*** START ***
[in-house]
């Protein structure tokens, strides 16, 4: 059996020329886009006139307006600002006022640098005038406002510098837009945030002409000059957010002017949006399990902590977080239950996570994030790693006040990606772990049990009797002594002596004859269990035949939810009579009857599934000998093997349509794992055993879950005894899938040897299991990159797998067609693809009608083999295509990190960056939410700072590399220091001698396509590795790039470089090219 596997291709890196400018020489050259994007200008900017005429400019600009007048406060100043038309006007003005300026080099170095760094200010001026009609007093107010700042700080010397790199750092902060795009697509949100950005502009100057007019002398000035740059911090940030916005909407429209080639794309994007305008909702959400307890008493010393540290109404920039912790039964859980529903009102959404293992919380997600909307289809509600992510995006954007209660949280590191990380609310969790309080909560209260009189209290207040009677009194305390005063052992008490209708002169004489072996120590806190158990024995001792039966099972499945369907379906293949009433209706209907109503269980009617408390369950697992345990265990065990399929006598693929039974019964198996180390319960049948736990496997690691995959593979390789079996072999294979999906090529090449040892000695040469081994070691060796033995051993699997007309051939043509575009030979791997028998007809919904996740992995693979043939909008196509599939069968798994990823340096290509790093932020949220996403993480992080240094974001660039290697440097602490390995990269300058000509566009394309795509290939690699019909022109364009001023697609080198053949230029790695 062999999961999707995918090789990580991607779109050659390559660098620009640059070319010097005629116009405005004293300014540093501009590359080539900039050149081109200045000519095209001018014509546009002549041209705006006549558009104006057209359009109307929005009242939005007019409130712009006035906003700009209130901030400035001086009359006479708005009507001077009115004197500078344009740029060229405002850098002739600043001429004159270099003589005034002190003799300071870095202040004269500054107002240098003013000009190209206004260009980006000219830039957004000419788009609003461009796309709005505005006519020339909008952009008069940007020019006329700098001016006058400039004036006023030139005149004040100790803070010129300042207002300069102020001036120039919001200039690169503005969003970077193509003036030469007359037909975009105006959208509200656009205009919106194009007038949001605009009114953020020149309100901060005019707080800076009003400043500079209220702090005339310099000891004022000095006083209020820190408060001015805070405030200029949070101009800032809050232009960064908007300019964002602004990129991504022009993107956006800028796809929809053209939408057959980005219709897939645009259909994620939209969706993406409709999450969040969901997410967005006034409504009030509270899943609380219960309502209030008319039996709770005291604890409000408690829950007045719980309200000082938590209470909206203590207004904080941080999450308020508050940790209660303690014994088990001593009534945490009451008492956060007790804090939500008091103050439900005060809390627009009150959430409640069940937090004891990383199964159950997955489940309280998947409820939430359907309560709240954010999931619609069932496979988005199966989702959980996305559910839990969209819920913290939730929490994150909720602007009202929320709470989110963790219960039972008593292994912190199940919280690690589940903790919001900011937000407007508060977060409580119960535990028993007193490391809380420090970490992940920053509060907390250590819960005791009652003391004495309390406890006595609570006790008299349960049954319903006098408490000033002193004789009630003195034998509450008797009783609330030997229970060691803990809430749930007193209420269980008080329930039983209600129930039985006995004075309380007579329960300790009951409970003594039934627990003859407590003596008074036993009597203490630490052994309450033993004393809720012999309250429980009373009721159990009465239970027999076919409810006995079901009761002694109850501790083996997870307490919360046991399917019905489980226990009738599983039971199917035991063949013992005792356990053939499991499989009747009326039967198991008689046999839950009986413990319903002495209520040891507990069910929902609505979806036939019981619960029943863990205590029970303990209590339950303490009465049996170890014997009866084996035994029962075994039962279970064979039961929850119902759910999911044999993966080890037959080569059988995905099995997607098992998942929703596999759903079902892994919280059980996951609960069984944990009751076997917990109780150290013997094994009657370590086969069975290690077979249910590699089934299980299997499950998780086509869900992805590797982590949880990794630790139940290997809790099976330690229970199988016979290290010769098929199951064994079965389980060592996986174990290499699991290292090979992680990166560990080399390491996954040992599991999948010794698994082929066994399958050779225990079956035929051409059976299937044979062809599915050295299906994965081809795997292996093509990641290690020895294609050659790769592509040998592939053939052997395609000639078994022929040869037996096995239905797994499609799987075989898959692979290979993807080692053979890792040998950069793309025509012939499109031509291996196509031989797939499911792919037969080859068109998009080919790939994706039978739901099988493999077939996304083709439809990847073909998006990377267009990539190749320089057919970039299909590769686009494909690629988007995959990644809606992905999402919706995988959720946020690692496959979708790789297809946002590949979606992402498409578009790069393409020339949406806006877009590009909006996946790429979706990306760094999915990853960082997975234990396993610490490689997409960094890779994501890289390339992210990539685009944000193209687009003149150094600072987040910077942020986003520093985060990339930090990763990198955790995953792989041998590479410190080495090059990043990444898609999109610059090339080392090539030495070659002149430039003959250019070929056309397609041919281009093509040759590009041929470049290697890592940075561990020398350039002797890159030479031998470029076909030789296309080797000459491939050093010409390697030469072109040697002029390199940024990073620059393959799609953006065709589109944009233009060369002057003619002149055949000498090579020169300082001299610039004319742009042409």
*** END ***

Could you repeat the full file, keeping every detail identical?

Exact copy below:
[in-house]
């Protein structure tokens, strides 16, 4: 059996020329886009006139307006600002006022640098005038406002510098837009945030002409000059957010002017949006399990902590977080239950996570994030790693006040990606772990049990009797002594002596004859269990035949939810009579009857599934000998093997349509794992055993879950005894899938040897299991990159797998067609693809009608083999295509990190960056939410700072590399220091001698396509590795790039470089090219 596997291709890196400018020489050259994007200008900017005429400019600009007048406060100043038309006007003005300026080099170095760094200010001026009609007093107010700042700080010397790199750092902060795009697509949100950005502009100057007019002398000035740059911090940030916005909407429209080639794309994007305008909702959400307890008493010393540290109404920039912790039964859980529903009102959404293992919380997600909307289809509600992510995006954007209660949280590191990380609310969790309080909560209260009189209290207040009677009194305390005063052992008490209708002169004489072996120590806190158990024995001792039966099972499945369907379906293949009433209706209907109503269980009617408390369950697992345990265990065990399929006598693929039974019964198996180390319960049948736990496997690691995959593979390789079996072999294979999906090529090449040892000695040469081994070691060796033995051993699997007309051939043509575009030979791997028998007809919904996740992995693979043939909008196509599939069968798994990823340096290509790093932020949220996403993480992080240094974001660039290697440097602490390995990269300058000509566009394309795509290939690699019909022109364009001023697609080198053949230029790695 062999999961999707995918090789990580991607779109050659390559660098620009640059070319010097005629116009405005004293300014540093501009590359080539900039050149081109200045000519095209001018014509546009002549041209705006006549558009104006057209359009109307929005009242939005007019409130712009006035906003700009209130901030400035001086009359006479708005009507001077009115004197500078344009740029060229405002850098002739600043001429004159270099003589005034002190003799300071870095202040004269500054107002240098003013000009190209206004260009980006000219830039957004000419788009609003461009796309709005505005006519020339909008952009008069940007020019006329700098001016006058400039004036006023030139005149004040100790803070010129300042207002300069102020001036120039919001200039690169503005969003970077193509003036030469007359037909975009105006959208509200656009205009919106194009007038949001605009009114953020020149309100901060005019707080800076009003400043500079209220702090005339310099000891004022000095006083209020820190408060001015805070405030200029949070101009800032809050232009960064908007300019964002602004990129991504022009993107956006800028796809929809053209939408057959980005219709897939645009259909994620939209969706993406409709999450969040969901997410967005006034409504009030509270899943609380219960309502209030008319039996709770005291604890409000408690829950007045719980309200000082938590209470909206203590207004904080941080999450308020508050940790209660303690014994088990001593009534945490009451008492956060007790804090939500008091103050439900005060809390627009009150959430409640069940937090004891990383199964159950997955489940309280998947409820939430359907309560709240954010999931619609069932496979988005199966989702959980996305559910839990969209819920913290939730929490994150909720602007009202929320709470989110963790219960039972008593292994912190199940919280690690589940903790919001900011937000407007508060977060409580119960535990028993007193490391809380420090970490992940920053509060907390250590819960005791009652003391004495309390406890006595609570006790008299349960049954319903006098408490000033002193004789009630003195034998509450008797009783609330030997229970060691803990809430749930007193209420269980008080329930039983209600129930039985006995004075309380007579329960300790009951409970003594039934627990003859407590003596008074036993009597203490630490052994309450033993004393809720012999309250429980009373009721159990009465239970027999076919409810006995079901009761002694109850501790083996997870307490919360046991399917019905489980226990009738599983039971199917035991063949013992005792356990053939499991499989009747009326039967198991008689046999839950009986413990319903002495209520040891507990069910929902609505979806036939019981619960029943863990205590029970303990209590339950303490009465049996170890014997009866084996035994029962075994039962279970064979039961929850119902759910999911044999993966080890037959080569059988995905099995997607098992998942929703596999759903079902892994919280059980996951609960069984944990009751076997917990109780150290013997094994009657370590086969069975290690077979249910590699089934299980299997499950998780086509869900992805590797982590949880990794630790139940290997809790099976330690229970199988016979290290010769098929199951064994079965389980060592996986174990290499699991290292090979992680990166560990080399390491996954040992599991999948010794698994082929066994399958050779225990079956035929051409059976299937044979062809599915050295299906994965081809795997292996093509990641290690020895294609050659790769592509040998592939053939052997395609000639078994022929040869037996096995239905797994499609799987075989898959692979290979993807080692053979890792040998950069793309025509012939499109031509291996196509031989797939499911792919037969080859068109998009080919790939994706039978739901099988493999077939996304083709439809990847073909998006990377267009990539190749320089057919970039299909590769686009494909690629988007995959990644809606992905999402919706995988959720946020690692496959979708790789297809946002590949979606992402498409578009790069393409020339949406806006877009590009909006996946790429979706990306760094999915990853960082997975234990396993610490490689997409960094890779994501890289390339992210990539685009944000193209687009003149150094600072987040910077942020986003520093985060990339930090990763990198955790995953792989041998590479410190080495090059990043990444898609999109610059090339080392090539030495070659002149430039003959250019070929056309397609041919281009093509040759590009041929470049290697890592940075561990020398350039002797890159030479031998470029076909030789296309080797000459491939050093010409390697030469072109040697002029390199940024990073620059393959799609953006065709589109944009233009060369002057003619002149055949000498090579020169300082001299610039004319742009042409």